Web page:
After arriving in East Lansing, she immediately immersed herself in local and state organizations and politics. She was a consultant for the Michigan Education Association’s Minority Affairs Division, a program development specialist with the Lansing Public School Teachers Corps Program, and many more. Pettigrew was appointed by Michigan Governor William G. Milliken to be on the boards of the Michigan Women’s Commission and the Michigan Manpower Planning Council. She was also the chairperson of the Ingham County Equal Employment Opportunity.

Unfortunately, her employment at MSU and local board positions were a constant struggle. Denied promotion, she filed an official complaint that resulted in her being awarded her full professorship. She then had to sue again a few years later to receive her chair position. Pettigrew also resigned from the Ingham County Equal Employment Opportunity committee and returned her certificate of appreciation, because she felt that Ingham County wasn’t committed to equal opportunity. In 1980, she resigned from her position at MSU.

After leaving MSU, Pettigrew continued to set numerous other firsts. From 1980 to 1986, she was a professor of the College of Urban Affairs and Public Policy at the University of Delaware (UD). In 1981, she was appointed Associate Provost for Instruction, making her the first African American to hold a position in central administration at UD. She was than appointed to the position of president of SUNY Old Westbury in 1986, making her the first female African American president in the SUNY system, a position she held until she retired in 1999.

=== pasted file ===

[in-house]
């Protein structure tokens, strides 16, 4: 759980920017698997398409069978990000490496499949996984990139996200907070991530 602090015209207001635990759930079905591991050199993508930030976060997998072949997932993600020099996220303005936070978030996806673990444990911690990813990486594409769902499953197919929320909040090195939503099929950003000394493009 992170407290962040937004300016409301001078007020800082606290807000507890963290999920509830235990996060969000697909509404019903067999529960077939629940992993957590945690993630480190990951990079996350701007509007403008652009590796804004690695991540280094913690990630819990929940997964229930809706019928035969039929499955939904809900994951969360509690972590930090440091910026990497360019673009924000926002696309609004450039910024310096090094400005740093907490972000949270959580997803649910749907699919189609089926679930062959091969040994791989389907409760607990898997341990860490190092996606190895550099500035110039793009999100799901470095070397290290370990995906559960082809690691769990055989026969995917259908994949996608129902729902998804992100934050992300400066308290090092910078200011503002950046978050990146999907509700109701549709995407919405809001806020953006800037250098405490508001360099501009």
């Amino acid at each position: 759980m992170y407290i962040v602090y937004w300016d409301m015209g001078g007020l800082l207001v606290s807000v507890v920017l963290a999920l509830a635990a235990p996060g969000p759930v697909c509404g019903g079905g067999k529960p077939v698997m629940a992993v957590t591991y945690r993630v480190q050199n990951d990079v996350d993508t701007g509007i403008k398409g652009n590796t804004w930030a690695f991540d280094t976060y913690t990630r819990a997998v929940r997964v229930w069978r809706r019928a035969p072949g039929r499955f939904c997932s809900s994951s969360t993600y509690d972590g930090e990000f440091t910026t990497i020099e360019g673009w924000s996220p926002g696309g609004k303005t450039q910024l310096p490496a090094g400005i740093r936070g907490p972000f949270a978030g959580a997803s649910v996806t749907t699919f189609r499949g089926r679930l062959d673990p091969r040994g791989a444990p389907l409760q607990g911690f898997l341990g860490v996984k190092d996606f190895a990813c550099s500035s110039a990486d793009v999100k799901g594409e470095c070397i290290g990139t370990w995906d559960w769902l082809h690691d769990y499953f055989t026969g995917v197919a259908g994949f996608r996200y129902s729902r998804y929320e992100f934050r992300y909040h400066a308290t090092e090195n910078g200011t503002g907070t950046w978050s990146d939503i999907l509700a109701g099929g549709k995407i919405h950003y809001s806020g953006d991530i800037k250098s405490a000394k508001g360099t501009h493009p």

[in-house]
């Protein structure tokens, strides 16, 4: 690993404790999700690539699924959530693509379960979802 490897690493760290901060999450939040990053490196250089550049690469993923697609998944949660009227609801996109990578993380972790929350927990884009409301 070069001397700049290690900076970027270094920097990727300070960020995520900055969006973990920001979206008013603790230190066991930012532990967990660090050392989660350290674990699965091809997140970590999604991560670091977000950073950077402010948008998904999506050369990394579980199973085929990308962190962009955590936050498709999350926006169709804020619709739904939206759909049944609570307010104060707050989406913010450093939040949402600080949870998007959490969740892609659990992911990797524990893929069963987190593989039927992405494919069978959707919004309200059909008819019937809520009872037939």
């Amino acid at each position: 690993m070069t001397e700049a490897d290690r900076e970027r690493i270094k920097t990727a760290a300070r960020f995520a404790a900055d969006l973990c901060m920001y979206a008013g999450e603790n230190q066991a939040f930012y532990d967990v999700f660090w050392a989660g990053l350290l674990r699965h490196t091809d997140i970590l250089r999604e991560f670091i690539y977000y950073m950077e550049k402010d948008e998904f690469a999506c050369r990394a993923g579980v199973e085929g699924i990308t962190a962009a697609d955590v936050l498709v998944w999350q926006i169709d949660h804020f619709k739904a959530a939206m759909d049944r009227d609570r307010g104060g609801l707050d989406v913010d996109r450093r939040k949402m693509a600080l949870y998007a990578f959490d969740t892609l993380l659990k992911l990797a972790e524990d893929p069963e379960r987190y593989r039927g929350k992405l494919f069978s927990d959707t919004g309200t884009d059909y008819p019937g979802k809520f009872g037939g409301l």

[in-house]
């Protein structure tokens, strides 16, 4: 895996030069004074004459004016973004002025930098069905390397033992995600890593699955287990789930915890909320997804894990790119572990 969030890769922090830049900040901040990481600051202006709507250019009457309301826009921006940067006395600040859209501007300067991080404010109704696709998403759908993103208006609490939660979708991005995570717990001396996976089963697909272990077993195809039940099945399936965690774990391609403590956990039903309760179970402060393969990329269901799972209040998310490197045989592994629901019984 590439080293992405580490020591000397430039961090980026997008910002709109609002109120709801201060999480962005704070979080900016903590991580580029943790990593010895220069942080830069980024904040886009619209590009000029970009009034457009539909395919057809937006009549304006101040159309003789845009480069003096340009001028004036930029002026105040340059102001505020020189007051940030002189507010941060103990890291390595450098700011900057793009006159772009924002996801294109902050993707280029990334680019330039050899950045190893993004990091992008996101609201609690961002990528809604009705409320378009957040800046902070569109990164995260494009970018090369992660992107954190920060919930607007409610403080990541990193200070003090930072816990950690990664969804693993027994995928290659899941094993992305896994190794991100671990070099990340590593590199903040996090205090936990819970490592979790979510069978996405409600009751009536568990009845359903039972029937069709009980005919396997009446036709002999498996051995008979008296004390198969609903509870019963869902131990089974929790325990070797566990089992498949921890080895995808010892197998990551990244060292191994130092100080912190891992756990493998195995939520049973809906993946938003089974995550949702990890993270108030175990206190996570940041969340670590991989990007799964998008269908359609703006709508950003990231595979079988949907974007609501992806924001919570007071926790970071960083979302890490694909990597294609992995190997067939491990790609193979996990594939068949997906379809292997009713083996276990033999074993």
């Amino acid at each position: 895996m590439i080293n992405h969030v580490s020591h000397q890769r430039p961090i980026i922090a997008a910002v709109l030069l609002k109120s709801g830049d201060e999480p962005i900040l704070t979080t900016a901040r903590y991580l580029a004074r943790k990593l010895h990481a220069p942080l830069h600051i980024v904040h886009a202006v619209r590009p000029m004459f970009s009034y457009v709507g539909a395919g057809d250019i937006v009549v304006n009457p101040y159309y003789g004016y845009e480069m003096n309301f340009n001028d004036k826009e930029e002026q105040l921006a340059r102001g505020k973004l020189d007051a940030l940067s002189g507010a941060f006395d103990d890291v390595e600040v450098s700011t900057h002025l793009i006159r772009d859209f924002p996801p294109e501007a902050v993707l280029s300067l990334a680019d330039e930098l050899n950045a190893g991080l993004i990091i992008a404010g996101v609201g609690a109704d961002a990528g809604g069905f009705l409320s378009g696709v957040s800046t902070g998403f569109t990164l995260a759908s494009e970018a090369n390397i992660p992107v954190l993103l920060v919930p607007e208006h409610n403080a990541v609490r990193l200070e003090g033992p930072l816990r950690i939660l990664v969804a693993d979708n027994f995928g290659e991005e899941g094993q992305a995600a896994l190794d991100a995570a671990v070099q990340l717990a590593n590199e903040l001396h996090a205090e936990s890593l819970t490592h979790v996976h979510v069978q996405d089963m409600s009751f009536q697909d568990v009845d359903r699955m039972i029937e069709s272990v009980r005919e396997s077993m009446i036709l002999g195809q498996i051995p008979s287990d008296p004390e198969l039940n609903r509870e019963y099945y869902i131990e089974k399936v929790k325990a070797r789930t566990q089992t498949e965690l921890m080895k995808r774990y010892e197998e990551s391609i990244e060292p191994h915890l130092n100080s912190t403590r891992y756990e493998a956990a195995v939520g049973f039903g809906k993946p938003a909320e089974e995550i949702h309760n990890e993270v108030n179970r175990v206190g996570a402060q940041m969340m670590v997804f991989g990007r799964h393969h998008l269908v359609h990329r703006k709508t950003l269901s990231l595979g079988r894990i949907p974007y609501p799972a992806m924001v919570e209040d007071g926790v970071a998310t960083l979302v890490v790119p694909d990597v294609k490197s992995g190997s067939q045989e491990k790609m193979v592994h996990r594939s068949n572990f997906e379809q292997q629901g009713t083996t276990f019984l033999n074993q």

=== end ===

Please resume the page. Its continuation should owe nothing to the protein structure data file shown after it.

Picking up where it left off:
Dr. L. Eudora Pettigrew, October 8, 1973. (A010297)

Along with her academic career, she was very active with the International Association of University Presidents (IAUP) which promotes global awareness and competence as well as peace and international understanding through education. She served as co-chair from 1990 to 1996 and then chair from 1996 to 2002 of the IAUP/United Nations Commission on Disarmament Education Conflict Resolution, and Peace. With IAUP, Pettigrew also served on the UNESCO Peace Program in Palestine and was the European Center’s chair for the IAUP program in Austria on human rights, democracy, peace, and tolerance. Throughout her career, Pettigrew received numerous awards including three honorary doctorate degrees, and in 1991, she received the Distinguished Black Women in Education Award, the National Council of Negro Women’s highest award.

While her time in East Lansing was turbulent, she helped to pave the way for others to ascend the ranks within MSU by standing up for herself and holding her ground. She was committed to raising awareness of African American women, higher education policies and practices, and disarmament education throughout her life. Pettigrew died in 2021 at the age of 91. To learn more about the life and career of Dr. Eudora Pettigrew, view the finding aid for her personal papers that are held by the University of Delaware Special Collections,

Written by Jennie Rankin


MSS 0773, L. Eudora Pettigrew papers, Special Collections, University of Delaware Library, Newark, Delaware.

Pettigrew, L. [Luella] Eudora. (2021, March 12). Notable Kentucky African Americans Database. Retrieved February 1, 2023, from

Pettigrew, L. Eudora. Faculty/Staff Biographical File, Box 1837, Folder 86, Media Communications Records, UA 8.1.1. Michigan State University Archives and Historical Collections, East Lansing, Michigan.

Red Cedar Log, 1976. Pg. 192. Michigan State University: East Lansing, Michigan.

Sams, T. (2021, December 22). Mourning the passing of former President L. Eudora Pettigrew. SUNY Old Westbury.

Spicer-Mullikin Funeral Homes & Crematory. (2021, December). Dr. Luella “Eudora” (Williams) Pettigrew.

Company I, 102nd Regiment, United States Colored Infantry Muster Roll: A Collaboration

14 03 2023